16. My yogurt came out great. I used a quart of 2% Parmalat, a couple of cups of whole (4%) pasteurized milk, and a couple of cups of 1% pasteurized milk (clearing out the refrigerator, as you can see). Unfortunately, my temperature and time controls are not good enough to make a conclusion about the effect of the UHT milk, but I can say that I do not notice the UHT flavor in there. My father made yogurt when I was a kid--long before yogurt was a supermarket staple--and used that awful reconstituted powdered milk (my family had no money). We drank that stuff, too--under duress; I couldn't stomach it--but my recollection is that the yogurt tasted fine. We ate it with molasses. Just to reminisce a bit more: we lived in Manhattan, and you could buy Dannon yogurt in two flavors, plain and prune. The yogurt came in waxed cups, with a cardboard disk inserted in the waxed lid. You could save that disk and make it into a spinning toy with a bit of string. Boy, am I feeling old. And I never thought about it before, but I'm impressed with my father: he was a Nisei who volunteered for the army out of the relocation camp during WWII, fought in Italy, and came east after the war. What was he doing making yogurt in the 1950s?
  17. Well, I've got some in process now, and I'll let you know tomorrow!
  18. Thanks, as always! You are the best source of information in any field I know.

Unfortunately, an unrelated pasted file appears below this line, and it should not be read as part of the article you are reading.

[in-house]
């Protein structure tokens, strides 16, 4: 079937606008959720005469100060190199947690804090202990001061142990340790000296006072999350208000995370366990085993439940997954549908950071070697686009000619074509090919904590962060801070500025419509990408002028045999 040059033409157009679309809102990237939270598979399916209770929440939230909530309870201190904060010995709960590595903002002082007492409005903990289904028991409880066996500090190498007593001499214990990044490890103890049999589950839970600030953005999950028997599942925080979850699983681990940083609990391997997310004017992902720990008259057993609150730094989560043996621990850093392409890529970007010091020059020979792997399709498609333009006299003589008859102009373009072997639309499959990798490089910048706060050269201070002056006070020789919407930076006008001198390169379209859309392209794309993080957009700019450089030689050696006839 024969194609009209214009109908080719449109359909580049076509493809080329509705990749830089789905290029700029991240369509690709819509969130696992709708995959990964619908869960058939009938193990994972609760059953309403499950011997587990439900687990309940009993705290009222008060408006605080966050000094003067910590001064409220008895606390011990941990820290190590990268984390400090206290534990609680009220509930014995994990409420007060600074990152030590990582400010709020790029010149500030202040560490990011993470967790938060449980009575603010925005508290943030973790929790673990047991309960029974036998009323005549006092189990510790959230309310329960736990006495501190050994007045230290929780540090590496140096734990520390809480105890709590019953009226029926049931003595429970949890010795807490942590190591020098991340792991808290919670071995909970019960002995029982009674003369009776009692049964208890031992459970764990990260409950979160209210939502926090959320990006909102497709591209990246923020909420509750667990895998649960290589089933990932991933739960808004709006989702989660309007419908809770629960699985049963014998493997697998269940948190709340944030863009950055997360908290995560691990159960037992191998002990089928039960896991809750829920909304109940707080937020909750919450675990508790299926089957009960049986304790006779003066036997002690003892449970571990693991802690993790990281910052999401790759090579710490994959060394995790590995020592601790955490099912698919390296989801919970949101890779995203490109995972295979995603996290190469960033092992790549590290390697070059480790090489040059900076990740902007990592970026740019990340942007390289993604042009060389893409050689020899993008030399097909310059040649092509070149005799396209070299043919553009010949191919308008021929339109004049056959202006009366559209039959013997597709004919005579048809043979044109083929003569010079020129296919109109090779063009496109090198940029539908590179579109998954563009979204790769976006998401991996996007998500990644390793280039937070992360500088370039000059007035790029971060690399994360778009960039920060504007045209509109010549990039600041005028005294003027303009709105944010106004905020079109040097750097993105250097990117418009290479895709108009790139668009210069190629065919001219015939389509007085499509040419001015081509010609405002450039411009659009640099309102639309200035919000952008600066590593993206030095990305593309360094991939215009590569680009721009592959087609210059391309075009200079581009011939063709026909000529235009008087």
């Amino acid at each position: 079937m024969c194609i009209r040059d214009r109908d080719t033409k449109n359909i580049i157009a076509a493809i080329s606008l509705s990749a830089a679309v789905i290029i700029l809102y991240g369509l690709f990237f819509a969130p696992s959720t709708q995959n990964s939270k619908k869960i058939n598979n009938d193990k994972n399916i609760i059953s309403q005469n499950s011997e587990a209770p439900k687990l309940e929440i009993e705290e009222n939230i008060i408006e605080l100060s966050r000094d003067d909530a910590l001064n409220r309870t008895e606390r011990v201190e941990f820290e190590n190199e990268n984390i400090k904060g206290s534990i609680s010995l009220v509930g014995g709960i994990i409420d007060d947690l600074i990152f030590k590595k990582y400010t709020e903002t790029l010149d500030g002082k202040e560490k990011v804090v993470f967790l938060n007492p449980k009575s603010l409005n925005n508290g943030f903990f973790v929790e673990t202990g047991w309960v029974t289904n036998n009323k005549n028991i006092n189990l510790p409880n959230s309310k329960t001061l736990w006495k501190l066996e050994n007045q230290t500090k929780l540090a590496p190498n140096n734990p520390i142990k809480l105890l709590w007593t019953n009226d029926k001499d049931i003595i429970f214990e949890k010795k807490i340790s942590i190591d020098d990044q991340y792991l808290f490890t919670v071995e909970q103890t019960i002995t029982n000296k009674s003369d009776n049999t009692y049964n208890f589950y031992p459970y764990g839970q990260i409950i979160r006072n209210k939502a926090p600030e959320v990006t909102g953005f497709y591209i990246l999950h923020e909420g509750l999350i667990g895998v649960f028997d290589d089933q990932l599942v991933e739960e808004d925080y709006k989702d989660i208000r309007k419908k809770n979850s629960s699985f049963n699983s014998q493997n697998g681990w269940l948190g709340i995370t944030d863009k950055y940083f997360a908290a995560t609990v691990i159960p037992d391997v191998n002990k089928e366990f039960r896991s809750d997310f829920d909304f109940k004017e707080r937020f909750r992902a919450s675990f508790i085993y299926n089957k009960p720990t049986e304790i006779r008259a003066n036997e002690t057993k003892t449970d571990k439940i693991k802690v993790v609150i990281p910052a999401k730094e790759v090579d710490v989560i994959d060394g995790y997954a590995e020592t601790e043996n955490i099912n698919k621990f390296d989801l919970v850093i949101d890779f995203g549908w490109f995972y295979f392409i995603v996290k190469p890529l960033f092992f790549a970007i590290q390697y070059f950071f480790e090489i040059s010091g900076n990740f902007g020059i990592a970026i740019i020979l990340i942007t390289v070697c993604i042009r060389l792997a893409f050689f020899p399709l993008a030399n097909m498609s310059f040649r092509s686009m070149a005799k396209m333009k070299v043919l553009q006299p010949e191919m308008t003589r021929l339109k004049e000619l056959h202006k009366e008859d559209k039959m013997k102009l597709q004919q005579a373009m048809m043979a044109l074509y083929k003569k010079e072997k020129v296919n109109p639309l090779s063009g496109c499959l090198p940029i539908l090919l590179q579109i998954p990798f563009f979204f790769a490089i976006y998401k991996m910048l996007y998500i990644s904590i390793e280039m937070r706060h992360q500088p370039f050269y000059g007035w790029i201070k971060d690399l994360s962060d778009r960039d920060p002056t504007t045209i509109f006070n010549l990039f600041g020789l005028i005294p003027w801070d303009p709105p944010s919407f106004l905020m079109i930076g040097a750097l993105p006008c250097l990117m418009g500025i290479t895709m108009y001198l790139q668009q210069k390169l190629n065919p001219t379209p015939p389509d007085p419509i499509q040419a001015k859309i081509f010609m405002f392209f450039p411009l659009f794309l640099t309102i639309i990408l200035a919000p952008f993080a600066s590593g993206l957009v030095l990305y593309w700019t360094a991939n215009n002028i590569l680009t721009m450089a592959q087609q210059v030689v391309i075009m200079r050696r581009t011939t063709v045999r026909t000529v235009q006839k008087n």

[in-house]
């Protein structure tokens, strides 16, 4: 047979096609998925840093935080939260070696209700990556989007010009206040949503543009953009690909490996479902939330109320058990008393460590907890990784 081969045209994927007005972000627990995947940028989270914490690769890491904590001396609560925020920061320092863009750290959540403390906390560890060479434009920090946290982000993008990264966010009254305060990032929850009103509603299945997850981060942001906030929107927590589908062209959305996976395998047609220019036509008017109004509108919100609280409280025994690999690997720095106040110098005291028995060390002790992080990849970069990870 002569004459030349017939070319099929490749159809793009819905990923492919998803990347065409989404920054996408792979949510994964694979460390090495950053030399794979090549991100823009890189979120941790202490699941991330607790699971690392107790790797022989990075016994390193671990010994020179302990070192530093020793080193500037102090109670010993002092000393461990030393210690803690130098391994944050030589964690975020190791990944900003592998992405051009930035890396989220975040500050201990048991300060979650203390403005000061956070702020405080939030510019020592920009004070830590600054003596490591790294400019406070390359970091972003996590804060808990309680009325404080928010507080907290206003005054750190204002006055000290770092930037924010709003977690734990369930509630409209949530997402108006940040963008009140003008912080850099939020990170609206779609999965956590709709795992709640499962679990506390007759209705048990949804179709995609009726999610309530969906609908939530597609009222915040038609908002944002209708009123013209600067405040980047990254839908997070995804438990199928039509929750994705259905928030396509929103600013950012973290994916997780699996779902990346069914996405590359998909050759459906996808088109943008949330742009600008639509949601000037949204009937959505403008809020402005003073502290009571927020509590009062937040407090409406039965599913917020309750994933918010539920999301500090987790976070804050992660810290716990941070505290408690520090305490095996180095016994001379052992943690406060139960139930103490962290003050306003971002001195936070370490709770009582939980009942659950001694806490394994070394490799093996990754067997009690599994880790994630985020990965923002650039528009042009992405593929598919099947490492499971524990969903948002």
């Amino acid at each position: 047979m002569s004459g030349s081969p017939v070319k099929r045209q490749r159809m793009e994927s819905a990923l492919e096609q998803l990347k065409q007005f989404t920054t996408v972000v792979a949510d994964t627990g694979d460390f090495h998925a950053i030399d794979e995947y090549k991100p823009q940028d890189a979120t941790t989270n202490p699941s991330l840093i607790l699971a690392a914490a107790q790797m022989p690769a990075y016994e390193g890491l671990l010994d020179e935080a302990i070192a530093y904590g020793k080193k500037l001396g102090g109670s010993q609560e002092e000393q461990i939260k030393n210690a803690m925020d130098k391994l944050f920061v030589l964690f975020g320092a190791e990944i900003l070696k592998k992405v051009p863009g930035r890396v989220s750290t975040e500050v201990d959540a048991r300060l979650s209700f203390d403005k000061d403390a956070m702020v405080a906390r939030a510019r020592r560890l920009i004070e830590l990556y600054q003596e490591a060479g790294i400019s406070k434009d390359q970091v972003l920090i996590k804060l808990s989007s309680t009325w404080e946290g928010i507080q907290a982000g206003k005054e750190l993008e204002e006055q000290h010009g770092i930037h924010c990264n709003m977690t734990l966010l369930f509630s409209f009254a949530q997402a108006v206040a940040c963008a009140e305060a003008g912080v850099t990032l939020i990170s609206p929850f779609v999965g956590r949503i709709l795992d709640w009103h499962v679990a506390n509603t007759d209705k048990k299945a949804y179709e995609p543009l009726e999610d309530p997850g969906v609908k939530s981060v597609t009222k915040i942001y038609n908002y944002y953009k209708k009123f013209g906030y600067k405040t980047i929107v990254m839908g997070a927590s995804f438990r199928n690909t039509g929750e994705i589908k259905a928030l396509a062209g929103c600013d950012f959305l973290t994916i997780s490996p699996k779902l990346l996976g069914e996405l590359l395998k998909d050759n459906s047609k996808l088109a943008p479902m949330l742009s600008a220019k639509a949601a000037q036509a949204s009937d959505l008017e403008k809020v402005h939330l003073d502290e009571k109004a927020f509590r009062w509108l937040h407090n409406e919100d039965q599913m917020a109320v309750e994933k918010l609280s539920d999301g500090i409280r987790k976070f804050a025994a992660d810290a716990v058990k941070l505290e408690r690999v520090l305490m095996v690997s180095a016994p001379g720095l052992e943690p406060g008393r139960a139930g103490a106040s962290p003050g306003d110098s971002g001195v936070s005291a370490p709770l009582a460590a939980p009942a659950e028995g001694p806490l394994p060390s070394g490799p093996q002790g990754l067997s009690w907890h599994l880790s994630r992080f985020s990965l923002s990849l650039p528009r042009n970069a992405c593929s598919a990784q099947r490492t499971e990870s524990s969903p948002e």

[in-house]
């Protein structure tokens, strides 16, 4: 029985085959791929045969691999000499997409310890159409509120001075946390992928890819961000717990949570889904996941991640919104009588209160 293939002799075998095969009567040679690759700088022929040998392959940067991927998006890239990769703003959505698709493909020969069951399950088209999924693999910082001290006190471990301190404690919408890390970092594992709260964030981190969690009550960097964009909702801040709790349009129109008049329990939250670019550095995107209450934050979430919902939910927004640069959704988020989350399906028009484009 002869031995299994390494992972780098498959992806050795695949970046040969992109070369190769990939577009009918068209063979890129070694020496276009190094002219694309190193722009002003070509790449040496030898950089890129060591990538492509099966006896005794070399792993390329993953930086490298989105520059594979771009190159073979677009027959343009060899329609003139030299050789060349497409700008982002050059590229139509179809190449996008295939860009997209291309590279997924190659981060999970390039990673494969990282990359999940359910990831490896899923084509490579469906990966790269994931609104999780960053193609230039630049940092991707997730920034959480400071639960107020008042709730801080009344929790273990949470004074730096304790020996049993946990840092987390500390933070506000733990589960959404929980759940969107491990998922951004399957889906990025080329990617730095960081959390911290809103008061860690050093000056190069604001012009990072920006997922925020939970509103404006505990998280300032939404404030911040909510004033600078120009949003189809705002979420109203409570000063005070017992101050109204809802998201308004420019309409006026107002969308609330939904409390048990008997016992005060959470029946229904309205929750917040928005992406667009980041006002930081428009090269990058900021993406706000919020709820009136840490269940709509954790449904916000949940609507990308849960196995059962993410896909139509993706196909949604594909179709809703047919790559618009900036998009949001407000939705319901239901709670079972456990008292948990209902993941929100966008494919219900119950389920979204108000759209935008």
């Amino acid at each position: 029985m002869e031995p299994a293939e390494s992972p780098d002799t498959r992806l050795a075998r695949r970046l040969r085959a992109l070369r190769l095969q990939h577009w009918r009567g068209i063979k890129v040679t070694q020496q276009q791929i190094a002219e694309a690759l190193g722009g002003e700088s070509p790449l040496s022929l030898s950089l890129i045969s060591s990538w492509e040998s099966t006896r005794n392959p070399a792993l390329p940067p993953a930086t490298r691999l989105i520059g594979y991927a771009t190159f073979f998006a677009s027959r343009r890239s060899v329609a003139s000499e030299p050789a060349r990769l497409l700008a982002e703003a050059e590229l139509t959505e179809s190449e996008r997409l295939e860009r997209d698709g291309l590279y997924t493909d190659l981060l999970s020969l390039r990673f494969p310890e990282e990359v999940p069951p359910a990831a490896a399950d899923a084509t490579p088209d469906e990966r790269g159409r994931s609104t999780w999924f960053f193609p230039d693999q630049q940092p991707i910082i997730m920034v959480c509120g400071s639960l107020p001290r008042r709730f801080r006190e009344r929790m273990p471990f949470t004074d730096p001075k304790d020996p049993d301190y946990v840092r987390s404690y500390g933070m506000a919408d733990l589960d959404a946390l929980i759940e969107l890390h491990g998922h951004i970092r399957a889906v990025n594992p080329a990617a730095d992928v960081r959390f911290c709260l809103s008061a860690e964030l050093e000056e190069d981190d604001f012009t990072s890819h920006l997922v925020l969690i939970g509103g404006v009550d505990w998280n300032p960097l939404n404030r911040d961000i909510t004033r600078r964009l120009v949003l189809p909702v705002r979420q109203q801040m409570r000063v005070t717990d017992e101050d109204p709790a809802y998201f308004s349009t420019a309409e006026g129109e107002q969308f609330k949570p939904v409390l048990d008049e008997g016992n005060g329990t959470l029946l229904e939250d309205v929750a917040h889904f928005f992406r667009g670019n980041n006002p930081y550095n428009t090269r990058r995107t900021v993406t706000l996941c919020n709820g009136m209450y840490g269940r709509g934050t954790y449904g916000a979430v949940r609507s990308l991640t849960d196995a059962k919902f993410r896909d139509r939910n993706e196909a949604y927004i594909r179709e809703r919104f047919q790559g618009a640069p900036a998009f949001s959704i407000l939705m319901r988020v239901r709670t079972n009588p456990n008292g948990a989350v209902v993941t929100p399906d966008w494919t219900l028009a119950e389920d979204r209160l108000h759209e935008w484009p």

19. If I use ultrapasteurized milk to make yogurt, has the ultrapasteurization already denatured--or natured--the proteins, so that I don't have to do the 180 degree stage of the process?
  20. I've made the Granola Grabbers more than once, and they are excellent. I replaced the peanuts with pecans, since the granola I used had pecans in it. Hard to stop grabbing them.
  21. I second, or third, the recommendation for the fresh berry blueberry pie. I based my version on an old Joy of Cooking recipe, which leaves three cups of berries raw and purees one cup of berries into the binder. Particularly excellent with wild blueberries, of course. I also make raspberry and black raspberry and mixed berry pies this way. They're the best.
  22. I arrived in Budapest today and will be here for five days. My head's a ball of fuzz from jet lag and starvation--the worst airplane food ever, inedible--but soon we'll want to eat. Any updates? Thanks to Martin H and other posters for their recommendations on this thread.
  23. Sound like almond paste to me. Although marzipan is supposed to be sweeter than almond paste, in my experience there's a lot of variation, and I have occasionally used marzipan in place of almond paste with no problems.
  24. I just arrived on Grand Cayman for about a four day's stay. I've heard I should try conch--how? where? anything else?
  25. I've always suspected that the Cook's Illustrated tests are flawed because they don't seem to take into account variation in, say, how long a box of pasta has been sitting on the shelf, and other storage-related issues. So when they decide that Muller's is better than DeCecco, it could well be that the DeCecco pasta was old and stale. Dry pasta definitely can get stale. Seems as if the NY Magazine trial could have had the same problem. I don't know how you'd control for it other than by getting stuff shipped directly from the manufacturers, and then other questions would arise, I suppose.